Nascence: 17 Stories that Failed and What They Taught Me

Nascence: 17 Stories that failed and what they taught me

By: Tobias Buckell

When most authors have a story that failed, they bury it somewhere deep in a drawer or closet somewhere.  What they most assuredly don’t do, is bring it out into the daylight and publish it for everybody to read.  Thank goodness Buckell isn’t one of those authors.  Nascence is an incredible journey through 17 of Buckell’s short stories that failed.  For each story in the collection he gives a short foreward explaining what it is that he was trying to do, and how the story failed.

What I found most interesting, is that for several of the stories, he has a second and third attempt at the same story and we can easily see how Buckell’s writing improved from one to the next as well as how the story evolved along with it.  It’s not often that we, as readers and authors, get that kind of view into the progress of an idea.  I won’t comment on the writing itself here, as Buckell does plenty of that (sometimes a bit too critically, in my opinion) in the collection, itself.

If you’re a fan of Buckell, you won’t be disappointed by this venture into his older works and the evolution of some of the elements that appear in the Xenowealth series.  If you’re an author, I think this belongs on the digital bookshelf right along-side the “how-to-write” books you’ve already got.  It’s a rare peek behind the curtains of short story creation and author evolution.

Pick it up from Buckell’s online store, or at Amazon.

Crystal Rain

Crystal Rain

By: Tobias S. Buckell

When I first heard about this book, by a Caribbean born author who now lives in Ohio, I was a bit skeptical.  I mean, come on.  A sci-fi book with flying ships, and characters that talk in a Caribbean accent?  Sounds a bit funky to me.  However, it was Buckell himself that won me over and made me decide to at least give it a try.  Buckell is one of those authors who has embraced the 21st century, ditched the typewriter, and has a blog (tobiasbuckell.com) and even a twitter (@tobiasbuckell) account.  Not only that, but neither of them is merely there for presence sake.  The guy is approachable.  And, in my opinion, a pretty good guy.

So, as I mentioned, the book is about a bunch of characters that talk in a Caribbean accent.  Well, that and a bit more.  They all happen to be descendants of Caribbean settlers who settled the little island on the planet that they are on.  Unlike some books I’ve read that start off in new worlds, Buckell found a great pace for releasing the information to the reader.  He doesn’t info-dump all the back-story on you all at once, but instead lets it trickle in little by little, making sure you have just what you need to make everything make sense.

The story itself is a bit more shallow than some of the books I’ve read recently.  By that, I mean that there aren’t more than a couple of sub-plots going at once (or at all).  Depending on your point of view, that could be a good or bad thing.  I, personally, don’t mind.  I can read either way, but a book with only a few sub-plots makes for pretty easy reading.  You can easily slip into the story and enjoy it, rather than having to sometimes flip back to find a key bit of info that you missed that suddenly became important.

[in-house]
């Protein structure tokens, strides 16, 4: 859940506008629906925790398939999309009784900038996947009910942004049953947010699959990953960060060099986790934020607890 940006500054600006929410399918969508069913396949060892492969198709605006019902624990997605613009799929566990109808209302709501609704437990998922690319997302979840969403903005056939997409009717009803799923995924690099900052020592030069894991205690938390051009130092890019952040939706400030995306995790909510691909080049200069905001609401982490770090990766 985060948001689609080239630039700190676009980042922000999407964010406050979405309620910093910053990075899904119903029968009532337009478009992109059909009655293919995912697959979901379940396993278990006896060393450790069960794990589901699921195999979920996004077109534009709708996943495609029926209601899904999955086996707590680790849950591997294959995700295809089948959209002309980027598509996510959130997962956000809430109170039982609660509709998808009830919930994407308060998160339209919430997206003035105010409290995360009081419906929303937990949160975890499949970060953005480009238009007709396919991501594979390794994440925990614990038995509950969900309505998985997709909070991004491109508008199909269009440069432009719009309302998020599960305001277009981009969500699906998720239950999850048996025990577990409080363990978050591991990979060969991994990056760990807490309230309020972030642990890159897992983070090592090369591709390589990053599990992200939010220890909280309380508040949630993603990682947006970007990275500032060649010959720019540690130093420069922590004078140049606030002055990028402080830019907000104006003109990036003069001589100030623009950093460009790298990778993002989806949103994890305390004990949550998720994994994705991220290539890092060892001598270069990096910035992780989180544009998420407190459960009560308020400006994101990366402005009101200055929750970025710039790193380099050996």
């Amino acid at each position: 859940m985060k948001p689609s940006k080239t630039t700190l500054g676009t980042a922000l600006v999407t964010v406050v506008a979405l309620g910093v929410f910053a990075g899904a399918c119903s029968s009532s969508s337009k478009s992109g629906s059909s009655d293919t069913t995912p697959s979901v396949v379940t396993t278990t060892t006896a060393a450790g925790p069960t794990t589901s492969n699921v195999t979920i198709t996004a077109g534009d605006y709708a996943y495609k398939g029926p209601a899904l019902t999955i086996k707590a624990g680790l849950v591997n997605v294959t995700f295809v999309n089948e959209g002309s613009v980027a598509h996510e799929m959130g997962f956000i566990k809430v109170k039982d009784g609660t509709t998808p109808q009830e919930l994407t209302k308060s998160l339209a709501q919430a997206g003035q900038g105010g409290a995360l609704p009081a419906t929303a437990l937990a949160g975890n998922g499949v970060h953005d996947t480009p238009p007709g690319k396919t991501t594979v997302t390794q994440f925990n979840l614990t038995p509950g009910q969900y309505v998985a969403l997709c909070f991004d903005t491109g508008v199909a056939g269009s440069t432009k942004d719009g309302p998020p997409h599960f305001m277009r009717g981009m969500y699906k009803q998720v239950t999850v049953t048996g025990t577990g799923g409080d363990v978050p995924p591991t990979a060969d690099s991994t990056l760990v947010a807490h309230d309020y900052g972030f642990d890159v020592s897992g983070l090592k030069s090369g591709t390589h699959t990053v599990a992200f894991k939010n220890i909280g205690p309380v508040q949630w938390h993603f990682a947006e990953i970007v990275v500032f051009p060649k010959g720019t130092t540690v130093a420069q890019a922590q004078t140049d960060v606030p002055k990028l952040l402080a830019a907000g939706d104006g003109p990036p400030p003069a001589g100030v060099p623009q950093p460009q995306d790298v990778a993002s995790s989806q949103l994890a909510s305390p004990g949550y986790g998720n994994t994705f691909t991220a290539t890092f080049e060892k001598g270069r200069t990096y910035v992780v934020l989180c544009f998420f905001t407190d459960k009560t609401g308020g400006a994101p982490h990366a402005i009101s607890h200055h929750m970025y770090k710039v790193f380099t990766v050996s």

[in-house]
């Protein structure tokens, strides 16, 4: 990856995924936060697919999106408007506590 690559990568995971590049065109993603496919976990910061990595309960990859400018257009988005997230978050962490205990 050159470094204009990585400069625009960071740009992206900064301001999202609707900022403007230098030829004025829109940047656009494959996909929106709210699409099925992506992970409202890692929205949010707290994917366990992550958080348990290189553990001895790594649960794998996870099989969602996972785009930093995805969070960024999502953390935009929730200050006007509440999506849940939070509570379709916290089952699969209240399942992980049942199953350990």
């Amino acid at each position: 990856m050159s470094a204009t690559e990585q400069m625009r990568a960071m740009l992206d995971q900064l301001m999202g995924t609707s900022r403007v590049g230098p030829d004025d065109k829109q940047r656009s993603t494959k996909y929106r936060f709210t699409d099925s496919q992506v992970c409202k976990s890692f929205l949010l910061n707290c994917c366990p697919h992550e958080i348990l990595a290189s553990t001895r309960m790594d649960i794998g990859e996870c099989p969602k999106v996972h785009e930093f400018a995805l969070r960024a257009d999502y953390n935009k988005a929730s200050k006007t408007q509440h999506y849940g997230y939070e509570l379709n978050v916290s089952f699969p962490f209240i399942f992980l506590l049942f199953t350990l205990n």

Overall, the book is well written, the characters are well played, and the world is fleshed out to a deep enough degree that it becomes real within the story.  It’s original, and has flavors within it that you’ll be hard pressed to find anywhere else. And it’s those flavors that make it a very readable book.

New Voices in Science Fiction 2003

New Voices in Science Fiction

Edited by: Mike Resnick

For a very long time, compilations such as this book were a fad.  There were so many of them that the quality of any one was highly debatable.  Usually, you got one good story and about 20 average ones (or worse).  Luckily, that fad has faded, or I got lucky.  Of course, I did take a peek at the list of authors that were included, and there were one or two (like Cory Doctorow, Kage Baker, Kay Kenyon, and Tobias Buckell to name a few) that I knew by name if not by work.  There’s 20 total stories in the compilation.  Like me, I’m sure that you’ll recognize a few of the names, and there will be several that you haven’t heard of.

A few highlights.  “Chicken Brain” by Janis Ian was by far the most complicated to read.  The writing is mostly dialogue.  And that in what is, I believe, a Caribbean dialect.  I can’t say for sure, because I’ve never been that far south.  That being said, once get used to reading the dialect, the story itself takes you on a quick trip with a twist ending that (to me at least) isn’t glaringly obvious.  “The Faithful” by Kage Baker was a wonderful story.  Just enough detail without giving away the ending.  (In case you can’t tell, I like good endings)  “Messenger” by Mark M. Stafford is a very powerful story set in Auschwitz.  It’s not at all what you expect when you think of the setting, however.  It holds a very strong message.  “1-800-WICKED1” by Lisa Mantchev is a nice take on fairy tales that reminds me of Jim Hines’ Princess Series.  “Insubordination” by Susan R. Mathews was also a very pleasant story.  It reminds me a bit of a twist on Asimovs three laws except with slaves rather than robots.  It’s a very clever story of manipulation of set rules. And “Custer’s Angel” by Adrienne Gormley had a very unique take on a somewhat old theme.  Time travel without the travel.

I can’t say that I was completely disappointed by any of the stories, although I did find a few to be on the lower end of the “average” spectrum.  If you’re looking for a few good stories to introduce a few new authors, take a look at this and other compilations.  It’s a good way to get a taste of a writer without the commitment of a full novel.